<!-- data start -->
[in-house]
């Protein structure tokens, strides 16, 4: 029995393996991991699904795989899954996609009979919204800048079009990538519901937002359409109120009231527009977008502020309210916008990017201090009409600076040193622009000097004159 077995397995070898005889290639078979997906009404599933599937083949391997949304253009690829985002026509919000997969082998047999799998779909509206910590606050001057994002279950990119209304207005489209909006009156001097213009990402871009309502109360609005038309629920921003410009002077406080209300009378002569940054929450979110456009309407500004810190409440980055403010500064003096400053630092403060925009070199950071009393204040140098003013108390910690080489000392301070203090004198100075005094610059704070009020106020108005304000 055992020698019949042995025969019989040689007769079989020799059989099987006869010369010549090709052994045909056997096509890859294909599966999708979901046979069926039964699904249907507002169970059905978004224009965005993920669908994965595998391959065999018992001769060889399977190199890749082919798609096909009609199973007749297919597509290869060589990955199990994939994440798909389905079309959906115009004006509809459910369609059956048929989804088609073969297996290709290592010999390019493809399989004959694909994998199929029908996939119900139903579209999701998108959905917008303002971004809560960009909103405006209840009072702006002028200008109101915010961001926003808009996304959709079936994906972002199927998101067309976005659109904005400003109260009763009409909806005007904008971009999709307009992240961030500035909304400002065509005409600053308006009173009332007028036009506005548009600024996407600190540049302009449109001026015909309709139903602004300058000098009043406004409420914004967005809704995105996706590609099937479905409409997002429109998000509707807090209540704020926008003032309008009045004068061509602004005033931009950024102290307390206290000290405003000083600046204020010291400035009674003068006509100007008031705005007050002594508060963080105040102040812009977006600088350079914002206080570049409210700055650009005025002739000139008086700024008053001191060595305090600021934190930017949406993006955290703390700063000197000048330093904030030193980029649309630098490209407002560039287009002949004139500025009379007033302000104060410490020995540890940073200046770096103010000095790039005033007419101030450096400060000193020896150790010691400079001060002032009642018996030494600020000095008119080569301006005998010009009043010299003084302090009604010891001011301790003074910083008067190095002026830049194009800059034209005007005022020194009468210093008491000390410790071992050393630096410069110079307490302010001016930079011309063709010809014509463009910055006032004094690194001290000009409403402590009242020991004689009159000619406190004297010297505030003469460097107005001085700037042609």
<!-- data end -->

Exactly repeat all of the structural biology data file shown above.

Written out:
[in-house]
């Protein structure tokens, strides 16, 4: 029995393996991991699904795989899954996609009979919204800048079009990538519901937002359409109120009231527009977008502020309210916008990017201090009409600076040193622009000097004159 077995397995070898005889290639078979997906009404599933599937083949391997949304253009690829985002026509919000997969082998047999799998779909509206910590606050001057994002279950990119209304207005489209909006009156001097213009990402871009309502109360609005038309629920921003410009002077406080209300009378002569940054929450979110456009309407500004810190409440980055403010500064003096400053630092403060925009070199950071009393204040140098003013108390910690080489000392301070203090004198100075005094610059704070009020106020108005304000 055992020698019949042995025969019989040689007769079989020799059989099987006869010369010549090709052994045909056997096509890859294909599966999708979901046979069926039964699904249907507002169970059905978004224009965005993920669908994965595998391959065999018992001769060889399977190199890749082919798609096909009609199973007749297919597509290869060589990955199990994939994440798909389905079309959906115009004006509809459910369609059956048929989804088609073969297996290709290592010999390019493809399989004959694909994998199929029908996939119900139903579209999701998108959905917008303002971004809560960009909103405006209840009072702006002028200008109101915010961001926003808009996304959709079936994906972002199927998101067309976005659109904005400003109260009763009409909806005007904008971009999709307009992240961030500035909304400002065509005409600053308006009173009332007028036009506005548009600024996407600190540049302009449109001026015909309709139903602004300058000098009043406004409420914004967005809704995105996706590609099937479905409409997002429109998000509707807090209540704020926008003032309008009045004068061509602004005033931009950024102290307390206290000290405003000083600046204020010291400035009674003068006509100007008031705005007050002594508060963080105040102040812009977006600088350079914002206080570049409210700055650009005025002739000139008086700024008053001191060595305090600021934190930017949406993006955290703390700063000197000048330093904030030193980029649309630098490209407002560039287009002949004139500025009379007033302000104060410490020995540890940073200046770096103010000095790039005033007419101030450096400060000193020896150790010691400079001060002032009642018996030494600020000095008119080569301006005998010009009043010299003084302090009604010891001011301790003074910083008067190095002026830049194009800059034209005007005022020194009468210093008491000390410790071992050393630096410069110079307490302010001016930079011309063709010809014509463009910055006032004094690194001290000009409403402590009242020991004689009159000619406190004297010297505030003469460097107005001085700037042609």